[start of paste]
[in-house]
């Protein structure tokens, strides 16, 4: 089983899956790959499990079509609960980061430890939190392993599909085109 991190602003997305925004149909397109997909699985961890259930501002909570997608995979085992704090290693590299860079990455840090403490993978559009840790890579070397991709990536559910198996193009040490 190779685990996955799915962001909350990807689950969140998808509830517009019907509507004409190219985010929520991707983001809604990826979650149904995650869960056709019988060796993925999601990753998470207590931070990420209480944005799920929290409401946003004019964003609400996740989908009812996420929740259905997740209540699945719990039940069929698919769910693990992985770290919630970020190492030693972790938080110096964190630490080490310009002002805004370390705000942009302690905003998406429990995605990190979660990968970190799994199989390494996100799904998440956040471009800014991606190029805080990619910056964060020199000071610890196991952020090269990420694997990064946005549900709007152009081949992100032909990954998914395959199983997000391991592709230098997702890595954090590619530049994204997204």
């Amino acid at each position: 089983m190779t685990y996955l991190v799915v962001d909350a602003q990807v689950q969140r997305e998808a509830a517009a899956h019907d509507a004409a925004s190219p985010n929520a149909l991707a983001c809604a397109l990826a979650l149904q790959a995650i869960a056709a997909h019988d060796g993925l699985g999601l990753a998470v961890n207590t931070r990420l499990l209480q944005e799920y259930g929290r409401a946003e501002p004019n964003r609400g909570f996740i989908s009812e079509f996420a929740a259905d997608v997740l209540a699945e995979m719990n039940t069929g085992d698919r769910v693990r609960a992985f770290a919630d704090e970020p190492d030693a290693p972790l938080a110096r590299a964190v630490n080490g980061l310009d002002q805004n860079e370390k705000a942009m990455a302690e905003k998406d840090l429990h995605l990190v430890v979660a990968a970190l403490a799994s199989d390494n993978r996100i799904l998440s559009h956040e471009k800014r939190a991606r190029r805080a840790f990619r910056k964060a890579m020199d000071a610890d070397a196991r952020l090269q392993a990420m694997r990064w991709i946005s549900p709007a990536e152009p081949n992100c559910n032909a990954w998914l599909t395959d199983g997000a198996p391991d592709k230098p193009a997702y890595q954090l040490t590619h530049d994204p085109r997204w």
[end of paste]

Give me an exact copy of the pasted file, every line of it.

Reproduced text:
[in-house]
């Protein structure tokens, strides 16, 4: 089983899956790959499990079509609960980061430890939190392993599909085109 991190602003997305925004149909397109997909699985961890259930501002909570997608995979085992704090290693590299860079990455840090403490993978559009840790890579070397991709990536559910198996193009040490 190779685990996955799915962001909350990807689950969140998808509830517009019907509507004409190219985010929520991707983001809604990826979650149904995650869960056709019988060796993925999601990753998470207590931070990420209480944005799920929290409401946003004019964003609400996740989908009812996420929740259905997740209540699945719990039940069929698919769910693990992985770290919630970020190492030693972790938080110096964190630490080490310009002002805004370390705000942009302690905003998406429990995605990190979660990968970190799994199989390494996100799904998440956040471009800014991606190029805080990619910056964060020199000071610890196991952020090269990420694997990064946005549900709007152009081949992100032909990954998914395959199983997000391991592709230098997702890595954090590619530049994204997204």
């Amino acid at each position: 089983m190779t685990y996955l991190v799915v962001d909350a602003q990807v689950q969140r997305e998808a509830a517009a899956h019907d509507a004409a925004s190219p985010n929520a149909l991707a983001c809604a397109l990826a979650l149904q790959a995650i869960a056709a997909h019988d060796g993925l699985g999601l990753a998470v961890n207590t931070r990420l499990l209480q944005e799920y259930g929290r409401a946003e501002p004019n964003r609400g909570f996740i989908s009812e079509f996420a929740a259905d997608v997740l209540a699945e995979m719990n039940t069929g085992d698919r769910v693990r609960a992985f770290a919630d704090e970020p190492d030693a290693p972790l938080a110096r590299a964190v630490n080490g980061l310009d002002q805004n860079e370390k705000a942009m990455a302690e905003k998406d840090l429990h995605l990190v430890v979660a990968a970190l403490a799994s199989d390494n993978r996100i799904l998440s559009h956040e471009k800014r939190a991606r190029r805080a840790f990619r910056k964060a890579m020199d000071a610890d070397a196991r952020l090269q392993a990420m694997r990064w991709i946005s549900p709007a990536e152009p081949n992100c559910n032909a990954w998914l599909t395959d199983g997000a198996p391991d592709k230098p193009a997702y890595q954090l040490t590619h530049d994204p085109r997204w």